To establish a cause of action in negligence, a plaintiff must demonstrate that the defendant owed a duty of care to the plaintiff, the defendant breached that duty, the breach resulted in injury to the plaintiff, and the plaintiff suffered an actual loss or damage. Negligence is the absence of ordinary care that a reasonably prudent person would exercise in the same or similar circumstances. The mere occurrence of an accident does not establish negligent conduct. Rather, the plaintiff has the burden of establishing, by a preponderance of the evidence, that the defendant engaged in conduct that deviated from the general standard of care expected under the circumstances, and that this deviation proximately caused actual harm.
In appellee's personal injury action against appellant driver and his employer, the parties presented conflicting testimony relating directly to the issue of appellant driver's negligence. The jury concluded that appellant driver was not negligent and the trial court rendered a verdict for appellants. The trial court, however, granted appellee's motion for a new trial on the grounds that the jury's verdict that appellant driver was not negligent was unacceptable and the intermediate appellate court affirmed the decision.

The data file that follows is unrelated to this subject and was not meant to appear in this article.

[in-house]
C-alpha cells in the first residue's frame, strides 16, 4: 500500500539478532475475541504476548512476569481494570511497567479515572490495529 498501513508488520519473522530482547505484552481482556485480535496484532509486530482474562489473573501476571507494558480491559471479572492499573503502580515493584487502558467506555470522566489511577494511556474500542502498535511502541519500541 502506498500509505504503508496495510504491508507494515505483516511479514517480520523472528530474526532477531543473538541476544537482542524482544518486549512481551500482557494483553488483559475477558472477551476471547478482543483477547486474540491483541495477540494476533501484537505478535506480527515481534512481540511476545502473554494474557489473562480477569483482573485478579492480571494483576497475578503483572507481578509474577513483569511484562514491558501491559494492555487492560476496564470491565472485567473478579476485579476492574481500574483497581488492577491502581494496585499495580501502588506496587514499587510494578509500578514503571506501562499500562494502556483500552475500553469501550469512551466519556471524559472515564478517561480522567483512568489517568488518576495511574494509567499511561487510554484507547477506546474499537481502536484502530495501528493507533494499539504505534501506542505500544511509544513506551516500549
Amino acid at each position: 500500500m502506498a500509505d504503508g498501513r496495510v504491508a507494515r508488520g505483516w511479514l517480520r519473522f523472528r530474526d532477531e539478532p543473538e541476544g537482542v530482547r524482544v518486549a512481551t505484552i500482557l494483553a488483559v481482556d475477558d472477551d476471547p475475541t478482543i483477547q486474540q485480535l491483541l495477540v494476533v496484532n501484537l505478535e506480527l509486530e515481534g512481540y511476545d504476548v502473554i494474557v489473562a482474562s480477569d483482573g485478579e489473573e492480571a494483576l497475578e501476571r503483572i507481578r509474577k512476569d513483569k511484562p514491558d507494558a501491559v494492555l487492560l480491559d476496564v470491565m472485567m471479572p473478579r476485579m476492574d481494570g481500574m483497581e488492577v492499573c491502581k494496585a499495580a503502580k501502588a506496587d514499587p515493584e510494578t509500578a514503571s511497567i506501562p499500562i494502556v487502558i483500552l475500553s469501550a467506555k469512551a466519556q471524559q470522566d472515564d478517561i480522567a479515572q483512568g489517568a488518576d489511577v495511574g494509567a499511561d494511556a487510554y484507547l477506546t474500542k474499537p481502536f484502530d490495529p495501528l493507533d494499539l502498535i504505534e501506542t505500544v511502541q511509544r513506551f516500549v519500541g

Can a jury verdict on a negligence claim be overturned when it rests on a credibility determination?
The court reversed the decision and reinstated the jury's verdict, holding that the trial court abused its discretion by disregarding the jury's credibility determination and substituting its own. A resolution of appellant driver's negligence relied upon a credibility determination and the jury's assessment of what constituted ordinary care under the circumstances. Because the assessment was solely within the province of the jury, the trial court was not at liberty to reassess the evidence and make its own credibility determination simply because it would have reached a different conclusion.